It has been 134 days now -- roughly one-third of a year -- since the federal budget "sequester" formally took hold. And while members of Congress rushed a few months ago to ease the sequester's impact upon air traffic control -- that is, rushed to make sure their planes would take off on time as they got out of Washington for their long weekends -- there has been no such rush to protect the nation's legal system from the grim impact of the budget cuts. Our federal trials can be delayed at great cost to litigants, our nation's third branch may slide into third-world practices, but God forbid our planes should be late.
It would be one thing if the federal judiciary's budget were bloated. But clearly it is not. "For every one thousand dollars ($1000) of federal spending, the Judicial Branch uses one dollar and eighty-nine cents ($1.89)," U.S. District Judge Fred Biery wrote last week in an open letter to members of the Texas delegation to Congress. "Of that amount," the judge added, "the Western District of Texas uses three pennies." The sequester, in West Texas and everywhere else in the United States, is about the willingness of Congress and the White House to hinder justice by squeezing pennies out of the nation's already-underfunded courts.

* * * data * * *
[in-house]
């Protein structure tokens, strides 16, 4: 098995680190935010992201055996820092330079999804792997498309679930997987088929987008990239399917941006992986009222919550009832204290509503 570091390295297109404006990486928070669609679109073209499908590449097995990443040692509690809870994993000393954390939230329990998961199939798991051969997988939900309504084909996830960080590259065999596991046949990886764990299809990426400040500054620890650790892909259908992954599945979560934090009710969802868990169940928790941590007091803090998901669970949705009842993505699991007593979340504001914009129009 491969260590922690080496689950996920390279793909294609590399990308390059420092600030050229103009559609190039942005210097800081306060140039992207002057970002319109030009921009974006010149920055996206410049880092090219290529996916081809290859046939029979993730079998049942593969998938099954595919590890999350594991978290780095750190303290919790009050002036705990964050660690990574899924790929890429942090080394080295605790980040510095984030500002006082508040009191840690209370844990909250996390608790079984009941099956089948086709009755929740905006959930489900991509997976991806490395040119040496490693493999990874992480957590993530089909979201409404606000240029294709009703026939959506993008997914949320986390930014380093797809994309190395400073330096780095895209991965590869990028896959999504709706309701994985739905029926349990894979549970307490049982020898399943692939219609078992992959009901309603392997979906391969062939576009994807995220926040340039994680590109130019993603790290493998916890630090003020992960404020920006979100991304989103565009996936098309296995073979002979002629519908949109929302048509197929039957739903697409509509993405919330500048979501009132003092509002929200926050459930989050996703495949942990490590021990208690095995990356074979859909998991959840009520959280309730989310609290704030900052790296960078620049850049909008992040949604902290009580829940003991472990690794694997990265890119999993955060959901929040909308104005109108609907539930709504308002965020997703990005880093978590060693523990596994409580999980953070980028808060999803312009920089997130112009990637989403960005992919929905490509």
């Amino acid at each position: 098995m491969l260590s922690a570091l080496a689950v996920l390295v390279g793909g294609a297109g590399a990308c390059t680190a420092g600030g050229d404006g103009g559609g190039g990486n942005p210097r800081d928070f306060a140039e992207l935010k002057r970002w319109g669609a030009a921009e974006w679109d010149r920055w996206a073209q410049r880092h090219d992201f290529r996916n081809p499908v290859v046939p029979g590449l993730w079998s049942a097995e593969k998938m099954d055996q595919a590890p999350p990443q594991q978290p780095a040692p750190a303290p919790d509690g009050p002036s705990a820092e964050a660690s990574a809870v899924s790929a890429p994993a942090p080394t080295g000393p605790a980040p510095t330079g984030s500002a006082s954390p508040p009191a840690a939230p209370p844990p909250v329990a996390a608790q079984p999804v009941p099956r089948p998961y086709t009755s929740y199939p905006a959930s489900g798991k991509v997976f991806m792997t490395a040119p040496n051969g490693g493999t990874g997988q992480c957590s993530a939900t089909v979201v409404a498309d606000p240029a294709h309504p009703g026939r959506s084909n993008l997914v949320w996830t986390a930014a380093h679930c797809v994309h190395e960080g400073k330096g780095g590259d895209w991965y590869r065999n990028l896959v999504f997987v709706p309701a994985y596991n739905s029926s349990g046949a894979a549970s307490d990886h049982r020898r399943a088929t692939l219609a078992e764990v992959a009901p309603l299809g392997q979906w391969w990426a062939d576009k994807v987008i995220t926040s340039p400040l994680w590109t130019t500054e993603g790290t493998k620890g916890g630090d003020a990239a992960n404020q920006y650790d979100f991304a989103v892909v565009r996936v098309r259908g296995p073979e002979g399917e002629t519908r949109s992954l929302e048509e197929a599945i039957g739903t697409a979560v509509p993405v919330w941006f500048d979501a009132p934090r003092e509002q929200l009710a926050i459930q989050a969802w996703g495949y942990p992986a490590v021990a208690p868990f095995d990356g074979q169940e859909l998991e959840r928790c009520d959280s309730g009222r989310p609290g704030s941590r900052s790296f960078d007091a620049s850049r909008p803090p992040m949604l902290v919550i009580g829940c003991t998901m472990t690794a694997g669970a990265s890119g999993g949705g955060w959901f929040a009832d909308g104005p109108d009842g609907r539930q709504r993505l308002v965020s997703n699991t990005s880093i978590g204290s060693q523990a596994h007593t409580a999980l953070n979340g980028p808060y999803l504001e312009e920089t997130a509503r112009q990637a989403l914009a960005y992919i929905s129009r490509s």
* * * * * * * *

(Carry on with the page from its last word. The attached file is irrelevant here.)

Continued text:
Few outside of legal circles want to talk about the impact of the cuts upon the administration of justice. It rarely makes news -- and certainly not television news since there are few images to broadcast. But the sequester's impact upon the federal courts is bad, and getting worse, and will reach constitutional crisis next year around this time if the budget cuts reach into the next fiscal year. In the past few days, I've rounded up a sampling of views from some federal trial judges on what this means for federal litigants today and what it portends for future litigants if Congress continues to fail or refuse to adequately fund the federal court system. Read this cogent "fact sheet" from the Federal Defenders Office if you want details.
Included below are the comments of several sitting federal trial judges who expressed concern to me not just about the cost-cutting that impacts their courtrooms now but also about the profound separation-of-powers principles implicated by the lingering political deadlock in Washington. The sequester, in other words, represents an assault by the legislative and executive branches upon core judicial functions. And if it lasts much longer, if the next fiscal budget is impacted, the sequester will strip Americans of their right to both serve upon and to be served by juries.
The Administrative Office of the United States already has indicated that it may be forced to eliminate civil jury trials in the month of September -- a whole month without federal civil trials anywhere in America! "If sufficient funding is not provided to the courts," 6th U.S. Circuit Court of Appeals Judge Julia Gibbons bluntly told lawmakers in March, "we cannot provide the people of the United States the type of justice system that has been a hallmark of our liberty throughout our nation's history." The sad truth is, however; few of the nation's political leaders, including the former constitutional scholar who now inhabits the White House, seem to care.